State lawmakers on Friday (May 29) passed a package of more than two-dozen bills to support residents statewide whose lives have been upended by the COVID-19 pandemic. Member of both houses either returned to Albany or voted remotely to push through the bills that now requires Gov. Andrew Cuomos signature to enact the legislation.
The coronavirus pandemic has disrupted nearly every aspect of our daily lives, Senate Majority Leader Stewart-Cousins said. This is a time for decisive government action to help the millions of struggling New Yorkers trying to endure this crisis.
For many Brooklyn residents, the centerpiece of the package deals with helping renters and homeowner keep a roof over their heads during the economic downturn.
Lawmakers passed the Emergency Rent Relief Act of 2020.
It is a program that will pay rent for April, May, June and July to the extent that people who were low-income before this crisis and during this crisis are burdened by their rent, meaning theyre paying more than 30 percent of their income in rent, explained the bills sponsor Senator Brian Kavanagh, a Democrat whose district includes Brooklyn Heights.
The bill, however, does not satisfy the demands of protesters who want rent cancelled. It offers no real solution for renters who are not low-income and suddenly found themselves unemployed during the pandemic.
For homeowners with mortgages, the lawmakers passed legislation that would require New York State regulated banking institutions to grant 180 days of mortgage forbearance. It includes the option for an additional 180 days, on a residential mortgage on their primary residence to any homeowner who can demonstrate financial hardship from the COVID-19 pandemic.
Under other legislation, local governments across the state could choose to defer certain property taxes during the COVID-19 State of Emergency. It would also permit installment payments to be determined by the local legislative body. No additional interest or penalties will accrue during the deferment period.
During the pandemic, especially during the early stages, price gouging was widespread. Another group of bills seeks to remedy that through state legislation. The proposed law would update New Yorks anti-price gouging regulations to include medical supplies and services, as well as goods and services used to promote public health.
New York Attorney General Letitia James praised the proposed legislation, calling it vitally important that the state has all the necessary tools to protect New Yorkers against those seeking to take advantage of this pandemic.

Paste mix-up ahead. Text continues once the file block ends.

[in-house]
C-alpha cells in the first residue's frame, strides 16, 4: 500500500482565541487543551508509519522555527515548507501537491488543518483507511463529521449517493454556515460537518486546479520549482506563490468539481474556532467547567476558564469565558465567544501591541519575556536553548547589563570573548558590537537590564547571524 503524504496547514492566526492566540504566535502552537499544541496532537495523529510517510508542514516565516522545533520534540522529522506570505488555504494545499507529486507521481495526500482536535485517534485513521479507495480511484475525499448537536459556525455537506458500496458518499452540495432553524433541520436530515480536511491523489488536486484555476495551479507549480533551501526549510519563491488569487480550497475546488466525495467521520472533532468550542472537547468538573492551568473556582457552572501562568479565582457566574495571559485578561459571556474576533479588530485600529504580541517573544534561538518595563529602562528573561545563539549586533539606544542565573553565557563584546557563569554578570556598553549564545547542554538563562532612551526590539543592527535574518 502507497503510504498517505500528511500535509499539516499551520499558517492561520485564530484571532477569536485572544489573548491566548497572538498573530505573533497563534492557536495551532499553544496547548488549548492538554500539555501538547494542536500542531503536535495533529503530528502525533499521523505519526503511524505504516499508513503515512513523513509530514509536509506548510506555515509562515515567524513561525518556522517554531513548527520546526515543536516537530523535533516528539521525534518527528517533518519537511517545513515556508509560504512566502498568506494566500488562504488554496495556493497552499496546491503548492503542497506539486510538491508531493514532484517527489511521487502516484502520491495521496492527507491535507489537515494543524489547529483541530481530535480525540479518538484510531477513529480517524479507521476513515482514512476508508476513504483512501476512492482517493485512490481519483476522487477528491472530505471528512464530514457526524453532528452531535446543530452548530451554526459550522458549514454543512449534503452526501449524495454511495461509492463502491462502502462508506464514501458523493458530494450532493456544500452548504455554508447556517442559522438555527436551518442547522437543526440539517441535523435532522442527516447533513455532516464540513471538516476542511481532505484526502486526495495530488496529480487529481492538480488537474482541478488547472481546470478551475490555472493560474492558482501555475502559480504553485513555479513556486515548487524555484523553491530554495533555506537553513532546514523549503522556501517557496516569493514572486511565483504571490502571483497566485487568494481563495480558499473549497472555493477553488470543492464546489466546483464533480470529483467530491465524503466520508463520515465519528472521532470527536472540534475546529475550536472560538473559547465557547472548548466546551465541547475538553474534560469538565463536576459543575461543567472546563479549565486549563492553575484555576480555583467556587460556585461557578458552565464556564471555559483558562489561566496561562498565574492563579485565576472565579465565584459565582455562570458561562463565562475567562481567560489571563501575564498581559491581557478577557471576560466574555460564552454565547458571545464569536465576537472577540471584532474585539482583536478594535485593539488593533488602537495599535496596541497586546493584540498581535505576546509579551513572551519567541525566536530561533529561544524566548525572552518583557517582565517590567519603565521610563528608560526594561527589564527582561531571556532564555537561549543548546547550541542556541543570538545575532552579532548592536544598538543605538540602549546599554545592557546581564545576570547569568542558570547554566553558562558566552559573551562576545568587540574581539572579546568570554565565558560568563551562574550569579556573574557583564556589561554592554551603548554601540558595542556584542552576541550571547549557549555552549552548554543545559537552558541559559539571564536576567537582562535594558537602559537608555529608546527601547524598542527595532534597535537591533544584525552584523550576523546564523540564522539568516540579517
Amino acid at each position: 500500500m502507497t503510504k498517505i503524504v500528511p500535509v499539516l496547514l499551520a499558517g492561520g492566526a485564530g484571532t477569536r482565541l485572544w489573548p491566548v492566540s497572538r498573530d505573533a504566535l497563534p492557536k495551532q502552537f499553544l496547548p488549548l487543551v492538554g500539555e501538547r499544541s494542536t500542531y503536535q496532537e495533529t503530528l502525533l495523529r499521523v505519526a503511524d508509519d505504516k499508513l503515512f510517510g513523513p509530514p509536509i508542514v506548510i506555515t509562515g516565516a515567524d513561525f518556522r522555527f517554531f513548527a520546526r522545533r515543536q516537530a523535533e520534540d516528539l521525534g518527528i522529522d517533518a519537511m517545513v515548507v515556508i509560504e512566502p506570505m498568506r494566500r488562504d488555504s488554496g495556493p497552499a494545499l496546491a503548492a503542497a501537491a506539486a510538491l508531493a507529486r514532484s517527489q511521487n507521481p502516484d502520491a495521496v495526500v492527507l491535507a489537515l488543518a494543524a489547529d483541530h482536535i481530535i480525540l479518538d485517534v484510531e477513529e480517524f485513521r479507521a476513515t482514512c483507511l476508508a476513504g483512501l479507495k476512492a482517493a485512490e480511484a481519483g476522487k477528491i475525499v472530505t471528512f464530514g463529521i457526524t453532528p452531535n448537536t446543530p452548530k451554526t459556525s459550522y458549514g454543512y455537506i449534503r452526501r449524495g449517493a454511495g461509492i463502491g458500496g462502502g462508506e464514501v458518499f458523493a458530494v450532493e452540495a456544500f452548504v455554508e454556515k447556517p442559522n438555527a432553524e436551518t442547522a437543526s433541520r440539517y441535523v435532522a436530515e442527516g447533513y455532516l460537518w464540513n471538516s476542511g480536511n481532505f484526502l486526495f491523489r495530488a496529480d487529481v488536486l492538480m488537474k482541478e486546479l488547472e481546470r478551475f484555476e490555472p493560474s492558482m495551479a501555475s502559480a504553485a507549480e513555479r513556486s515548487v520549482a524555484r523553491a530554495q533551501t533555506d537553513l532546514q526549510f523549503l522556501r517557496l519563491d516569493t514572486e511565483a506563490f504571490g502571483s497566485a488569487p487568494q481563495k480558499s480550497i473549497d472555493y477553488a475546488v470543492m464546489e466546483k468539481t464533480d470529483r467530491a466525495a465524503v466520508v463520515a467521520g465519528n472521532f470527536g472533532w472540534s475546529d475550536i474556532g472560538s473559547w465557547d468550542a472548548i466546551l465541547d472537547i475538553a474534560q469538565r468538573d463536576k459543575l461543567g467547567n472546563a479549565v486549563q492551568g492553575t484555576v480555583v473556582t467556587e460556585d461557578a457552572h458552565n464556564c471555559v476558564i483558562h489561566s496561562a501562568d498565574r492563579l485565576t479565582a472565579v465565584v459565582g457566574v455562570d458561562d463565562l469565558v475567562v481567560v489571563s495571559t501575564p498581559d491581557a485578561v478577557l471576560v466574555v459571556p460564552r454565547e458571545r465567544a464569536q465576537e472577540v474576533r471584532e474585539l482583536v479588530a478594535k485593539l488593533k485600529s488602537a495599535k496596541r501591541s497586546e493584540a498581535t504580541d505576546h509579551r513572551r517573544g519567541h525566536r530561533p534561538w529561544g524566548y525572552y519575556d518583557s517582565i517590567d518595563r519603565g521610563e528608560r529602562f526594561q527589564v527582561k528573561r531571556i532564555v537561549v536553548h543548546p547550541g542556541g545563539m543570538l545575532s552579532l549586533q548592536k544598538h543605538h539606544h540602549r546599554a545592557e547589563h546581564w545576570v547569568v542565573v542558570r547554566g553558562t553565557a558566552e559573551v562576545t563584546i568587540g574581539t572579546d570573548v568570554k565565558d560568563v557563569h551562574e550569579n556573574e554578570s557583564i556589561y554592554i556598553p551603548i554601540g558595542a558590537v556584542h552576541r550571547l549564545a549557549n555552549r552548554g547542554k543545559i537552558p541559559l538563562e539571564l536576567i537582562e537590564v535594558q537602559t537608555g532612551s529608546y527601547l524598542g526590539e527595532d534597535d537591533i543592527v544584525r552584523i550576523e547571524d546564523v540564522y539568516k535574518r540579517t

James said her office received more than 5,500 COVID-19 related price gouging complaints since the pandemic started.
This common-sense measure will enable my office to better protect consumers, small businesses, health care providers, and even the state from price gouging, she continued. We look forward to seeing this bill signed into law and continuing our work to protect New Yorkers.
In addition to anti-price gouging, the series of legislation aimed at protecting New Yorkers rights includes protection for whistleblowers who work at health care facilities.
This legislation would prohibit health care employers from retaliating against their workers who speak out about workplace safety or health violations, including to the news media or on social media.
The package includes legislation that would take a closer look at the disproportionate impact of the deadly virus on communities of color. This legislation would require the Department of Health to conduct a study on the health impacts of COVID-19 on minorities in New York State. This builds on the recent joint legislative hearing held on the disproportionate impact of COVID-19 on minority communities.
Health officials have long known about the health disparities that Hispanic and Black New Yorker face, compared to their white counterparts. Its unclear how this legislation will lead to concrete steps to remedy the unequal access to quality health care.
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